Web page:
Doxorubicin accumulation defects in multidrug reistant tumour cells are generally small in comparison to the resistance factors. Therefore additional mechanisms must be operative. In this paper we show by a quantitative approach that doxorubicin resistance in several P-glycoprotein-positive non-small cell lung cancer and breast cancer multidrug resistant cell lines can be explained by a summation of accumulation defect and alterations in the efficacy of the drug once present in the cell. This alteration of efficacy was partly due to changes in intracellular drug localisation, characterised by decreased nuclear/cytoplasmic doxorubicin fluorescence ratios (N/C-ratios). N/C-ratios were 2.8-3.6 in sensitive cells, 0.1-4 in cells with high (>70fold) levels of doxorubicin resistance and 1.2 and 1.9 in cells with low or intermediate (7.5 and 24-fold, respectively) levels of doxorubicin resistance. The change of drug efficacy was reflected by an increase in the t total amount of doxorubicin present in the cell at equitoxic (IC50) concentrations. N/C ratios in highly resistant P-glycoprotein-containing cells could be increased with the resistance modifier verapamil to values of 1.3-2.7, a process that was paralleled by a decrease of the cellular doxorubicin amounts present at IC50. At the low to moderate residual levels of resistance, obtained with different concentrations of verapamil, a linear relationship between IC50 and cellular doxorubicin amounts determined at IC50 was found. This shows that at this stage of residual resistance, extra reversal by verapamil should be explained by further increase of drug efficacy rather than by increase of cellular drug accumulation. A similar relationship was found for Pglycoprotein-negative MDR cells with low levels of resistance. Since in these cells N/C ratios could not be altered, verapamil-induced decrease of IC50 must be due to increased drug efficacy by action on as yet unidentified targets. Although the IC50 of sensitive human cells cannot be reached with resistance modifiers, when using these relationships it can be shown by extrapolation that cellular and nuclear doxorubicin amounts at IC50 at complete reversal of resistance were the same as in sensitive cells. It is concluded that doxorubicin resistance factors for multidrug resistant cells can for a large part, and in the case of P-glycoprotein-containing cells probably fully, be accounted for by decreased amounts of drug at nuclear targets, which in turn is characterised by two processes only: decreased cellular accumulation and a shift in the ratio nuclear drug/cytoplasmic drug.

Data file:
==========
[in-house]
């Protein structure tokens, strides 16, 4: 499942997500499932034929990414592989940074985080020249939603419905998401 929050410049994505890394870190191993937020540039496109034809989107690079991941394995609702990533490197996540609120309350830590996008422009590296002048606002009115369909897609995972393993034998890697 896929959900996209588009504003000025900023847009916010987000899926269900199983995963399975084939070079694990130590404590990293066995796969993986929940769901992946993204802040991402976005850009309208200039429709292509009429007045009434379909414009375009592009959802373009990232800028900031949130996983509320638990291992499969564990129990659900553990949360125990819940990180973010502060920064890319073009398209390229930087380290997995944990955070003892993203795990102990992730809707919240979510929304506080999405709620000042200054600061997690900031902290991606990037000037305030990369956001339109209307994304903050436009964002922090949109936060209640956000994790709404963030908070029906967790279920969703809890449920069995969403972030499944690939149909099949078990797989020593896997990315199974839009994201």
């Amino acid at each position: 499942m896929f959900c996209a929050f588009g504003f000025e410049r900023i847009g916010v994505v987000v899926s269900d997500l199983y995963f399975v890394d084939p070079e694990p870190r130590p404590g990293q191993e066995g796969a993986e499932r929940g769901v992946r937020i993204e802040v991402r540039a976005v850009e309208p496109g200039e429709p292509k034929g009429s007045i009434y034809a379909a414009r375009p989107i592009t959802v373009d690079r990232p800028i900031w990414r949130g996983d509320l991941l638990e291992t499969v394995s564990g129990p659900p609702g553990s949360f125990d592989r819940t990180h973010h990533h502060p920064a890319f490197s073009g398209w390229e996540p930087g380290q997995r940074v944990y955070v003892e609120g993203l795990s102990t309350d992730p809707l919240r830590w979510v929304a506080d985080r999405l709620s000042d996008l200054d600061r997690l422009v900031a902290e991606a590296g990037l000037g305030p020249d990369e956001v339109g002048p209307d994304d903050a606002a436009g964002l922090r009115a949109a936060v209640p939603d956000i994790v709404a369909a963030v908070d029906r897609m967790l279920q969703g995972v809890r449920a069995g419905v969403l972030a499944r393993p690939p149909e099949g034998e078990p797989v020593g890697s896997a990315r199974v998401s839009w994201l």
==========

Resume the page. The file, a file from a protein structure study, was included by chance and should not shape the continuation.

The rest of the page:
|Original language||English (US)|
|Number of pages||11|
|Journal||British Journal of Cancer|
|State||Published - Nov 1993|
ASJC Scopus subject areas
- Cancer Research